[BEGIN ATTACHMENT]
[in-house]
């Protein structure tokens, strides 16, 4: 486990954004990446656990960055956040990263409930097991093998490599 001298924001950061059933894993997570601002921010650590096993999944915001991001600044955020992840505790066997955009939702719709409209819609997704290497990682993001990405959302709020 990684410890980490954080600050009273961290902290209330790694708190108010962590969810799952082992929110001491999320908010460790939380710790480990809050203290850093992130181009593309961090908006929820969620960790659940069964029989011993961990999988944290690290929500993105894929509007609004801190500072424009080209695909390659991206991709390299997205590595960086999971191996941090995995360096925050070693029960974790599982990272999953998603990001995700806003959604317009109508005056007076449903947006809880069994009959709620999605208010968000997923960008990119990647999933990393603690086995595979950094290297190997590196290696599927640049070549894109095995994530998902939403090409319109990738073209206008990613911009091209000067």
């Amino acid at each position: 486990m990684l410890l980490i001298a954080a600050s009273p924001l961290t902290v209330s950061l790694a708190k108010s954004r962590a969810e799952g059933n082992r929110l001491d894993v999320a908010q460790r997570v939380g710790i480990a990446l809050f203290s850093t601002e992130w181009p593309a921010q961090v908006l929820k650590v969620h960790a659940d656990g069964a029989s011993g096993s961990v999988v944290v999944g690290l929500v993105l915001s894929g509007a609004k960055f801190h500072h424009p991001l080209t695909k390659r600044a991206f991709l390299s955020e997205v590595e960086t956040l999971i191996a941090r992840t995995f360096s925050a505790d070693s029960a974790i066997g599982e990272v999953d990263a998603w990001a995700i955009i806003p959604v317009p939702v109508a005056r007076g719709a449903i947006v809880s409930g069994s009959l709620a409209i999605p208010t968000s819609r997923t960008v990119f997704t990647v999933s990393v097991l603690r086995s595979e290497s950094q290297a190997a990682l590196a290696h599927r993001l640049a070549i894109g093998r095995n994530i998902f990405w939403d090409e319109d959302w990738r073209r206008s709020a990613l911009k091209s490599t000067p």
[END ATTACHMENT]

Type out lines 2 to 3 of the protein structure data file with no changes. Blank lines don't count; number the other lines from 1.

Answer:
């Protein structure tokens, strides 16, 4: 486990954004990446656990960055956040990263409930097991093998490599 001298924001950061059933894993997570601002921010650590096993999944915001991001600044955020992840505790066997955009939702719709409209819609997704290497990682993001990405959302709020 990684410890980490954080600050009273961290902290209330790694708190108010962590969810799952082992929110001491999320908010460790939380710790480990809050203290850093992130181009593309961090908006929820969620960790659940069964029989011993961990999988944290690290929500993105894929509007609004801190500072424009080209695909390659991206991709390299997205590595960086999971191996941090995995360096925050070693029960974790599982990272999953998603990001995700806003959604317009109508005056007076449903947006809880069994009959709620999605208010968000997923960008990119990647999933990393603690086995595979950094290297190997590196290696599927640049070549894109095995994530998902939403090409319109990738073209206008990613911009091209000067």
């Amino acid at each position: 486990m990684l410890l980490i001298a954080a600050s009273p924001l961290t902290v209330s950061l790694a708190k108010s954004r962590a969810e799952g059933n082992r929110l001491d894993v999320a908010q460790r997570v939380g710790i480990a990446l809050f203290s850093t601002e992130w181009p593309a921010q961090v908006l929820k650590v969620h960790a659940d656990g069964a029989s011993g096993s961990v999988v944290v999944g690290l929500v993105l915001s894929g509007a609004k960055f801190h500072h424009p991001l080209t695909k390659r600044a991206f991709l390299s955020e997205v590595e960086t956040l999971i191996a941090r992840t995995f360096s925050a505790d070693s029960a974790i066997g599982e990272v999953d990263a998603w990001a995700i955009i806003p959604v317009p939702v109508a005056r007076g719709a449903i947006v809880s409930g069994s009959l709620a409209i999605p208010t968000s819609r997923t960008v990119f997704t990647v999933s990393v097991l603690r086995s595979e290497s950094q290297a190997a990682l590196a290696h599927r993001l640049a070549i894109g093998r095995n994530i998902f990405w939403d090409e319109d959302w990738r073209r206008s709020a990613l911009k091209s490599t000067p």